The global pandemic disrupted everything; the way we live, our health and wellbeing, the way we view work and the way we integrate technology into our lives. More disruptive change could come from anywhere and at any time, how could you prepare for the unexpected?
It makes sense to have a guide to help individuals, communities or organisations map out that unexplored terrain and create a preparedness that helps them weather future trends and changes, whatever they may be.
Futurists are people whose specialty is the attempt to systematically explore past trends and possibilities about the future and suggest what that might mean for industry commerce or society as a whole.
A futurist explores the possibilities of what might happen using a systems thinking approach.
Clients usually include major corporations, investors, educational establishments and governments who need to forecast what their industry or sector will be like in the future.
Futurists use tools to analyse complex factors and variables then offer suggestions of what that might mean in order to help leaders and businesses make decisions and lay out strategy. They map the future.
They do not have a crystal ball or tell fortunes, but they can suggest what is likely based on their analysis. They help people to think through scenarios to consider what their response might be. By exploring the possibilities and opportunities that exist in future scenarios, clients develop the capacity to handle the unknown without falling apart. If plans that can accommodate a number of scenarios exist, then they don’t need to worry about the future. They can rest assured that they have enough in place to prevent catastrophe, maybe enough to get ahead of the disruptive change and make it work for them.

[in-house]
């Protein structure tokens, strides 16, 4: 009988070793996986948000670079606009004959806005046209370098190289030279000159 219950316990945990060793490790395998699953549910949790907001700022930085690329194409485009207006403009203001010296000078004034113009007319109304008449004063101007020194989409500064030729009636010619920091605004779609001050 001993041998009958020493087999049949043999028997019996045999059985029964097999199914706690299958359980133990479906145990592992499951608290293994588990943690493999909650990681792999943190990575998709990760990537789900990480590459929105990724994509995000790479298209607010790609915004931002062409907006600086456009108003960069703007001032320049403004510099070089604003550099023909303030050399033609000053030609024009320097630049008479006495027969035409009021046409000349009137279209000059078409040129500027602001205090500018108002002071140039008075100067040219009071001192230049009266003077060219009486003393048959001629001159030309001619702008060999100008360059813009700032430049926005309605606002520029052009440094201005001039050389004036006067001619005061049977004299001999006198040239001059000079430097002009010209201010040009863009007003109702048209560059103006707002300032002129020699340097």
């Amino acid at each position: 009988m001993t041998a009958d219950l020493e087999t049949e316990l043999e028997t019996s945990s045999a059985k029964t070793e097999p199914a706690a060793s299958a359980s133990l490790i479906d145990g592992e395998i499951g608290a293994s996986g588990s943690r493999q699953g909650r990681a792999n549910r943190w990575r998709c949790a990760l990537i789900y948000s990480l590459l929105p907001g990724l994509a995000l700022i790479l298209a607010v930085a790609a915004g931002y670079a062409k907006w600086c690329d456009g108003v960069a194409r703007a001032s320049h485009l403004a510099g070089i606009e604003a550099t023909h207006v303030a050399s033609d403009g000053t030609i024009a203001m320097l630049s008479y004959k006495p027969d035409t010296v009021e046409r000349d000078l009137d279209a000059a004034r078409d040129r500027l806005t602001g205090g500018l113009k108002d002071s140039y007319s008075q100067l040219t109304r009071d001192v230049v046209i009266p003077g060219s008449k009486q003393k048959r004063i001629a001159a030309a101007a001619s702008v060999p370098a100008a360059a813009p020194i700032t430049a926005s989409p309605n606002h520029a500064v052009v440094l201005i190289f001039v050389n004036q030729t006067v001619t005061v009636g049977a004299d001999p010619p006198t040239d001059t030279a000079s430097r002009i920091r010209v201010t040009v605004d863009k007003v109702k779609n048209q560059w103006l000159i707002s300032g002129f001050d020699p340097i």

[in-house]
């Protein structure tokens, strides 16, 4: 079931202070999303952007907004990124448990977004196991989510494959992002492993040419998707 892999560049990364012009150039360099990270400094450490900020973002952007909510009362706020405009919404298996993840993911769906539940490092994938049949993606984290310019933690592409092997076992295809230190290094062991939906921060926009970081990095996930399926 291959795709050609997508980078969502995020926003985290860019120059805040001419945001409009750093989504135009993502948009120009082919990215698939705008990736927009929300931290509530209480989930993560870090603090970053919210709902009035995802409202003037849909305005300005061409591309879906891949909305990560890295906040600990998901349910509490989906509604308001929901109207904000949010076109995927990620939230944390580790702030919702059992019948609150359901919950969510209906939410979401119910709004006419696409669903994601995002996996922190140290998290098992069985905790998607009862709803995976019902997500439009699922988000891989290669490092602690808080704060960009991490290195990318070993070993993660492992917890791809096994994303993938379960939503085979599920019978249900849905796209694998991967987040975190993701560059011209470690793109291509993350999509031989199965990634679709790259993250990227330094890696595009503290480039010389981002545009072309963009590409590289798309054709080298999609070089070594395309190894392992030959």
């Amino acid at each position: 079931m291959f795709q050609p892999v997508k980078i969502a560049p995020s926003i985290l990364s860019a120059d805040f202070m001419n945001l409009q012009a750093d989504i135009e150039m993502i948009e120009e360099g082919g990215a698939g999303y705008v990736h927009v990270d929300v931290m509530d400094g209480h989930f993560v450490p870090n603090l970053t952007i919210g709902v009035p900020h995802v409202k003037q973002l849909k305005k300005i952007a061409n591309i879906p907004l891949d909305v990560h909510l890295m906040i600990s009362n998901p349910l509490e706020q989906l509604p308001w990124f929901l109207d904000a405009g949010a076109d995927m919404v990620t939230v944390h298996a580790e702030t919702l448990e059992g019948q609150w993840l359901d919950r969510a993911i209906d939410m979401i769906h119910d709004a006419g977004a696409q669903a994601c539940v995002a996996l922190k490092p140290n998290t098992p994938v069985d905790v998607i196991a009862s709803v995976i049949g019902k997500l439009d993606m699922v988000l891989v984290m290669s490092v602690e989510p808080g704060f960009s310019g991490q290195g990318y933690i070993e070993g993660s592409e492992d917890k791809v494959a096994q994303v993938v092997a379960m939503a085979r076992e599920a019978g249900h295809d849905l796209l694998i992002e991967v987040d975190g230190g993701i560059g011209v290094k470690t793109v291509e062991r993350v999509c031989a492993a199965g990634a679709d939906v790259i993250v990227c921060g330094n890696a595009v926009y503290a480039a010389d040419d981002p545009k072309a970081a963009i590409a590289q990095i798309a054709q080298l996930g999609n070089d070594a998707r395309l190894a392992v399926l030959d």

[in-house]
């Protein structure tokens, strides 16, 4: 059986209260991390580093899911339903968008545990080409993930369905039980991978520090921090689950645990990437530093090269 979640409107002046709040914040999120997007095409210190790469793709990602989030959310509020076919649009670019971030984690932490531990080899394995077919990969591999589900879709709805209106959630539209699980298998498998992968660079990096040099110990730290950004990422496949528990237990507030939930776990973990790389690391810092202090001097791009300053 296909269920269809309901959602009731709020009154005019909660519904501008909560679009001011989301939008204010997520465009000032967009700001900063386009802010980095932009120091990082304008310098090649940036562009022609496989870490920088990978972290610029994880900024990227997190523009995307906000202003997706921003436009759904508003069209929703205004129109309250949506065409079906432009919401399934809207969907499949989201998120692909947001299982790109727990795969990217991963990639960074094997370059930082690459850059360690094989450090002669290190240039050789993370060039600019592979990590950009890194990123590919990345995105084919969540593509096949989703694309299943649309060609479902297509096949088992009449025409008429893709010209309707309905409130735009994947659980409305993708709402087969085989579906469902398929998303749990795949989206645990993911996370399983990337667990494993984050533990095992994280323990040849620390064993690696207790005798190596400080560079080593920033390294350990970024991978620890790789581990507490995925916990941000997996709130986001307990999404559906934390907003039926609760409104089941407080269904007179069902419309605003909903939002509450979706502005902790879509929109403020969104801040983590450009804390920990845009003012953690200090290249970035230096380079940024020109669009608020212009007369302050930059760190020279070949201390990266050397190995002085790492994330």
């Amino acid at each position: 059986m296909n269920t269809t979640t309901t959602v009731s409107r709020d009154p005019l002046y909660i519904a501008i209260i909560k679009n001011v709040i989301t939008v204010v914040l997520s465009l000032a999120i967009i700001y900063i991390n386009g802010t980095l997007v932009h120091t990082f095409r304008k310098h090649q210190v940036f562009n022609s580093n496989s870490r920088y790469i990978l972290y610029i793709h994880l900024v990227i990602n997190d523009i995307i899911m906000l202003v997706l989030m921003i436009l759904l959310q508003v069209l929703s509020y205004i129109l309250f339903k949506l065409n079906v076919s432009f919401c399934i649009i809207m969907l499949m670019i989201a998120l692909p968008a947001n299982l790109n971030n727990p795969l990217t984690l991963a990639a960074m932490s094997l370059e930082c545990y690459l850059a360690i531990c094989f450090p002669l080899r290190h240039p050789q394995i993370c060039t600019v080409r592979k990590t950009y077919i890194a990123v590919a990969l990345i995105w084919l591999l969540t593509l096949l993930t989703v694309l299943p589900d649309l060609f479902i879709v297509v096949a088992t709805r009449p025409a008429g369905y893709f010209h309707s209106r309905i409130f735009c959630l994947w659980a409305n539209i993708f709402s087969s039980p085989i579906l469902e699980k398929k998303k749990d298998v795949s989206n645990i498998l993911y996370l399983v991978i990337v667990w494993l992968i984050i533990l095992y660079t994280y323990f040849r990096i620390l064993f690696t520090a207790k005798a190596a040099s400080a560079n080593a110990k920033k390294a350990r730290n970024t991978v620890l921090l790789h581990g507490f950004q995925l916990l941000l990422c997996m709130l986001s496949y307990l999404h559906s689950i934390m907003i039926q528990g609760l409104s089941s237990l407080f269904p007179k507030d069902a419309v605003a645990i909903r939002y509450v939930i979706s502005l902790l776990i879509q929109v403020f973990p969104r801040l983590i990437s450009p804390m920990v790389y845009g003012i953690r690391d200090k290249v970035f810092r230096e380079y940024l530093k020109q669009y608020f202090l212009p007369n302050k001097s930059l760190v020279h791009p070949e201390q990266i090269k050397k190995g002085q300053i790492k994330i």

Most futurists work a decade ahead (although some exceed that significantly). Ten years is the sweet spot for a futurist in terms of the value that they offer. Generally, business sees that as the optimum long-range planning. It is a safe space to thrash out the big grid references of change and it is easier to gain a consensus because people are not too wedded to concepts that far into the future.
“The future is already here, it’s just not very evenly distributed” William Gibson Author
In 1995, eBay first appeared on the horizon and created a lot of excitement. Strangers began to trade with each other. You trusted somebody you'd never met to sell you something, and you agreed to pay them! The significant signal here, the critical innovation of eBay, was the creation of a reputation system, for both the seller and the buyer. The creation of this online reputation system enabled strangers to conduct economic transactions easily. This idea could be carried into many different arenas, and it was. Today, all online transactions rely on some sort of a reputation system. Online reputation has become a new kind of currency. The question futurists were asking at the turn of this century was how will this change the way that people buy in 2020?
The businesses that have really capitalised on this trend have been the ones that made a seamless transition and took their business online at the beginning of the pandemic. Those agile enough to adopt and adapt the technology to serve their clients without a break in service. The ones still struggling to keep their heads above water will have done little or nothing about future-proofing their business.